What do you get for your pledge? Every day, you’ll have a few minutes of salient commentary on the issues that matter to us all, such as the refinancing of the Euro and/or rising tensions in Yemen and/or videos of Adorible Kittehs With Heads Stuk in a Box!1!!
I’m here to help YOU meet your needs as a procrastinator. Won’t you be here for [insert charity]? Say, the Association to Prevent Procrastination? (Does that exist?? I was going to Google it, but I haven’t gotten around to it…)

Like the manatee above, I believe in you. And I thank you for your generosity. 

And did I mention that your hair looks great today?

Tuesday, May 22, 2012

Damn Manatees, and other would-be band names

So, the blog-a-thon is on hold until I get some pledges for the damn manatees (see previous post). I'm serious, y'all.

An aside: as far as I know, there's not a band called the Damn Manatees -- a fact that makes me wish to god I could sing or play an instrument. Of course, a total lack of musical ability never stopped the likes of Jerry Garcia, so there's still hope that someday I, too, will have an ice cream named after me.

In the meantime, if you're still hungry for content written by the future Vocalist and Lead Triangle Player for The Damn Manatees (oh, who am I kidding? It would have to be the bass triangle), check out this week's Crow interviews over at Capitol Hill Seattle, this blog's hipper and more popular counterpart.

It'll be like when you were in high school, and in the summer you visited your cool cousin who had a fake ID and could drive a car...if he/she had been a website.

And, if you're wondering about my alter-ego as The Crow -- YES, I do all of these dressed like Brandon Lee in the role by the same name. Occasionally, even in the funeral home-turned-hipster-bar where Steve McQueen once carried Lee's father's coffin to a hearse.

Me, ready for some local on-the-street interviews...
Amazingly, there are people (based on the comments) who didn't seem to get that I made up the first interview out of whole cloth (with the permission of the guy whose photo I took, whose ride showed up pretty much immediately). I would've thought the italicized, "so I can just make something up?" would've been a clue. Or possibly repeating, at the end, "Are you sure you won't mind if I make up an entire conversation?"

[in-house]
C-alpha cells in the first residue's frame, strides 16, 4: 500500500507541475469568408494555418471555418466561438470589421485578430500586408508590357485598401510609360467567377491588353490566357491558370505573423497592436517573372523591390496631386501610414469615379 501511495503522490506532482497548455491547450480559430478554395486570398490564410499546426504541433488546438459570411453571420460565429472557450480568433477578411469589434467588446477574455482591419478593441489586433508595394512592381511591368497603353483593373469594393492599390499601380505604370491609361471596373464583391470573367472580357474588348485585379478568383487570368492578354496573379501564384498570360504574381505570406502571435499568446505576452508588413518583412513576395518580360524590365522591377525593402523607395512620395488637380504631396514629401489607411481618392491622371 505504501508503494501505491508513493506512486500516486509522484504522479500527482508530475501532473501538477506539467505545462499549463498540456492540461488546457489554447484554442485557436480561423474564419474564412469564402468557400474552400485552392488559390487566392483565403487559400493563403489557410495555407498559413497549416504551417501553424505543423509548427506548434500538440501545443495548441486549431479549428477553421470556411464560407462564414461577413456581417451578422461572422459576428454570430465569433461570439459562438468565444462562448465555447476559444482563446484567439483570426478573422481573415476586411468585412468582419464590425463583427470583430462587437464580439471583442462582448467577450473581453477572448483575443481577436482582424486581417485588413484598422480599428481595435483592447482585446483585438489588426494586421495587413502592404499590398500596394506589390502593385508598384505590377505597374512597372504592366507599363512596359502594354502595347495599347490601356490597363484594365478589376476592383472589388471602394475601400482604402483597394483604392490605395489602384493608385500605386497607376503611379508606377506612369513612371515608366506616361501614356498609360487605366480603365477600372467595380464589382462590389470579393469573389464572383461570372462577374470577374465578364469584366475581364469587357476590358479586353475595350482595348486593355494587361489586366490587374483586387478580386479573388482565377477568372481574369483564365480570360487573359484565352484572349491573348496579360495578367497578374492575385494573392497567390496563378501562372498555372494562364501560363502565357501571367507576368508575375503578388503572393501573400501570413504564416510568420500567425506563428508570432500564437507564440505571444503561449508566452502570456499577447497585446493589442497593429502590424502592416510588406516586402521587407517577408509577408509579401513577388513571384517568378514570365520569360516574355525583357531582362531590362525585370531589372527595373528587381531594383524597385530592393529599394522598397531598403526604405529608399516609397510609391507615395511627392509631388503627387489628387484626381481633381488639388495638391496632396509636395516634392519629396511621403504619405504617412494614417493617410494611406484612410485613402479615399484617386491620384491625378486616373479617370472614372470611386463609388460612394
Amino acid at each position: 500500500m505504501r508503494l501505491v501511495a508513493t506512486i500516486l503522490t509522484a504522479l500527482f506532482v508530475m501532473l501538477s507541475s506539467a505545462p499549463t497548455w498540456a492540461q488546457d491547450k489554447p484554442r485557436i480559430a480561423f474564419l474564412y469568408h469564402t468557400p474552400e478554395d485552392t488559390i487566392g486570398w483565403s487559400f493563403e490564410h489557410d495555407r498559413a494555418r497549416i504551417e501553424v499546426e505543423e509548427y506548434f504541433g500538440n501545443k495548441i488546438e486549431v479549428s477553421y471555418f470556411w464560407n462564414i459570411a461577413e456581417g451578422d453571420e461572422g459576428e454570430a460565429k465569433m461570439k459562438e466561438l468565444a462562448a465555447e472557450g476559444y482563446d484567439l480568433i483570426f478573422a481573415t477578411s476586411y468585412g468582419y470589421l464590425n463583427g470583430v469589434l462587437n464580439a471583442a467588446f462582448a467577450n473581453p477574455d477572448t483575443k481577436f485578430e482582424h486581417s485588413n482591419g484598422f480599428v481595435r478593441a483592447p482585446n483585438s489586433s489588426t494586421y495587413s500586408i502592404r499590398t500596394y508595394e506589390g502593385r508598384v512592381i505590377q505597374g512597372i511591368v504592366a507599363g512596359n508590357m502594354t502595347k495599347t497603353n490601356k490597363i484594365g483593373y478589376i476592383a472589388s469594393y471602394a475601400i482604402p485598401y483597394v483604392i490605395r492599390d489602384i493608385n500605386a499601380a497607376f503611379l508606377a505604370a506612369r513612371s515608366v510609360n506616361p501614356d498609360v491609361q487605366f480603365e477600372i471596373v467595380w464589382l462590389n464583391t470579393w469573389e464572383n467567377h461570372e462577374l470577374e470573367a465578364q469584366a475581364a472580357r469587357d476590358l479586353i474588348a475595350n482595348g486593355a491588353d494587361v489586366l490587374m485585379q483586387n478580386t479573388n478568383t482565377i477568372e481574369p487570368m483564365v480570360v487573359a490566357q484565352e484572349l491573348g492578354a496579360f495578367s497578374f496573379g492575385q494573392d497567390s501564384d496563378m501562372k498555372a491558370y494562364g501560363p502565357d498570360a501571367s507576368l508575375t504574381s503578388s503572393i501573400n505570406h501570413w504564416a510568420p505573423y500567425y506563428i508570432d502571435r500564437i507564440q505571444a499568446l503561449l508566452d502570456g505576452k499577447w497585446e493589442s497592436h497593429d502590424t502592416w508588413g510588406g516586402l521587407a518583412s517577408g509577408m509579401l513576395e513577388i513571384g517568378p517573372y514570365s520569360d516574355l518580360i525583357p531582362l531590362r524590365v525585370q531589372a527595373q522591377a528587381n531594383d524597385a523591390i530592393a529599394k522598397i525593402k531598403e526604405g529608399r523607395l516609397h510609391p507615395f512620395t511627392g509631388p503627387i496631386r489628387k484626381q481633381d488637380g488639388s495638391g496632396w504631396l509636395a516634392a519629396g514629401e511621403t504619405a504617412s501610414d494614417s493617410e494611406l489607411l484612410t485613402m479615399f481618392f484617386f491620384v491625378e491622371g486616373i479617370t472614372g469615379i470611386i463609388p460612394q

I guess that was too subtle...

Thursday, May 10, 2012

Do you hate manatees? If not, act now!

Yes, I disappointed The Broken-Legged Frog (or possibly Toad) — I lapsed on my 30-day Blog-a-thon.

But in my darkest hour, this LOL-manatee gave me the self-esteem to carry on:
"And I read your blog," Manatee added. (via
I think my flash of apathy came about because the Blog-a-thon—unlike a Tele-thon or Walk-a-thon or Toyota-thon—isn’t rallying around sick children, or stranded polar bears, or discounted sedans.  Maybe it comes from my years in the Girl Scouts, or from working in nonprofit fundraising for so long, but I always see the potential in turning virtually any activity into an excuse to raise money. Drinking beer in my backyard on a nice day? If it’s for charity, heck, I’ll stay out there all day long! If not, I’ll … well, nevermind.

Same goes for blogging. So, I’ve decided to re-start the Blog-a-thon, and this time, make it for an actual charity. Tonight, Paul and I are going to the local League of Conservation Voters “Evening for the Environment” (apparently, Daytime totally hates the environment...) with our friends Sarah and Keith, who is on their Board. Seems like a good cause, so I’ll blog to raise money for them and/or (reader's choice!)  Save the Manatee, in Florida. 
From the video series "Manatees Gone Wild!" -- drunk make-out sessions w/divers.
 <maudlin storytelling voice>
If I can be like the actors breaking the fourth wall after a Very Special Episode of “Growing Pains,” I have to say that, as someone who grew up (mostly) in Florida, I really do love manatees, and there are a lot of simple ways that we can help protect them. I remember once, years ago, being out in a boat on the St. John’s River, when a stupid phallic-shaped speedboat going at least 80 MPH hit a family of manatees that we’d watched swim past only a short while earlier. Everyone yelled waved, but the boat didn’t slow down, despite the fact that it was close enough to shore that they shouldn’t have been going that fast in the first damn place. One of the manatees died, but I’m pretty sure the boat owners didn’t suffer any consequences other than spilling the Bartles & James wine coolers they were probably swilling.
</maudlin storytelling voice>

Will you pledge any amount in support of this project? If not, I’ll have to assume you hate me (and/or Manatees, and/or the Earth). 

Please help me to avoid procrastination save Sea Cows (not to be confused with “Chicken of the Sea”)! 

Or, for all you Pacific Northwest types, your contribution to the League of Conservation Voters  money may help curb environmental changes that are affecting those adorable polar bears. And possibly help less-cute wildlife, although we don’t have to pretend to care.